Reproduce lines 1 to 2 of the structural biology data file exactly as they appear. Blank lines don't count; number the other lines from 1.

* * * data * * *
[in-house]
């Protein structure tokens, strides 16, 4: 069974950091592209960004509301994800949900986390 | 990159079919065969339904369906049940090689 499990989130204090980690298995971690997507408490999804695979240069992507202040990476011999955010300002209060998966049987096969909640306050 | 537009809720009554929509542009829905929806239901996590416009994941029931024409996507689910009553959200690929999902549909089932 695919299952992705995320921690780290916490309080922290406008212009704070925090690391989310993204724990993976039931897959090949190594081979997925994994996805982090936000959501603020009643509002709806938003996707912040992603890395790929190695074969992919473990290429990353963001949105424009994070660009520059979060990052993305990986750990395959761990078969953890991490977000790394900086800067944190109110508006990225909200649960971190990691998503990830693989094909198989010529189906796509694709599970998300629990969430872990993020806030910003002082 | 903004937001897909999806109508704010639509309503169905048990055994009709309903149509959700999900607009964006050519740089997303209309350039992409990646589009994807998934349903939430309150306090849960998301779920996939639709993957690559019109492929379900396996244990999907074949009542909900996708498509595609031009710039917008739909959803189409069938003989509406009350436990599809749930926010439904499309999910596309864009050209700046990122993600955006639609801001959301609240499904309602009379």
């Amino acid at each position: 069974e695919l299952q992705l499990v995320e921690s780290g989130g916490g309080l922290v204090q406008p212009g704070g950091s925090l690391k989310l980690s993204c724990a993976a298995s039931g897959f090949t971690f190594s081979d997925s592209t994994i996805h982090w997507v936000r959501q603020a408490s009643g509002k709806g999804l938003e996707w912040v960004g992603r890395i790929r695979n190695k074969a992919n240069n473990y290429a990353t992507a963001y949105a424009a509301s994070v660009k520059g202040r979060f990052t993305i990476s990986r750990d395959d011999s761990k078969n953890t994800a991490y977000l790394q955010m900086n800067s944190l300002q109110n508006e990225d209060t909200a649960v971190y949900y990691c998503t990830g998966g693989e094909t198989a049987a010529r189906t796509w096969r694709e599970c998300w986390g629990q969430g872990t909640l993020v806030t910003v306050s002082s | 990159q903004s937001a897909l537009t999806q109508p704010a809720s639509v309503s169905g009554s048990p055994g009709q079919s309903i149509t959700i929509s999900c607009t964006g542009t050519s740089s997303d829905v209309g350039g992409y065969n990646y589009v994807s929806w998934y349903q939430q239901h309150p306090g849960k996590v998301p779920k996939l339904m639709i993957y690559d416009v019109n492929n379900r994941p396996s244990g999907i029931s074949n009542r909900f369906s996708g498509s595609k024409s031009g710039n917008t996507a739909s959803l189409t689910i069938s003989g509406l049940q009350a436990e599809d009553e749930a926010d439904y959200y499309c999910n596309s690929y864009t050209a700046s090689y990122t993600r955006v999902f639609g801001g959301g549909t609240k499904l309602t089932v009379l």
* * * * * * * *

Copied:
[in-house]
């Protein structure tokens, strides 16, 4: 069974950091592209960004509301994800949900986390 | 990159079919065969339904369906049940090689 499990989130204090980690298995971690997507408490999804695979240069992507202040990476011999955010300002209060998966049987096969909640306050 | 537009809720009554929509542009829905929806239901996590416009994941029931024409996507689910009553959200690929999902549909089932 695919299952992705995320921690780290916490309080922290406008212009704070925090690391989310993204724990993976039931897959090949190594081979997925994994996805982090936000959501603020009643509002709806938003996707912040992603890395790929190695074969992919473990290429990353963001949105424009994070660009520059979060990052993305990986750990395959761990078969953890991490977000790394900086800067944190109110508006990225909200649960971190990691998503990830693989094909198989010529189906796509694709599970998300629990969430872990993020806030910003002082 | 903004937001897909999806109508704010639509309503169905048990055994009709309903149509959700999900607009964006050519740089997303209309350039992409990646589009994807998934349903939430309150306090849960998301779920996939639709993957690559019109492929379900396996244990999907074949009542909900996708498509595609031009710039917008739909959803189409069938003989509406009350436990599809749930926010439904499309999910596309864009050209700046990122993600955006639609801001959301609240499904309602009379």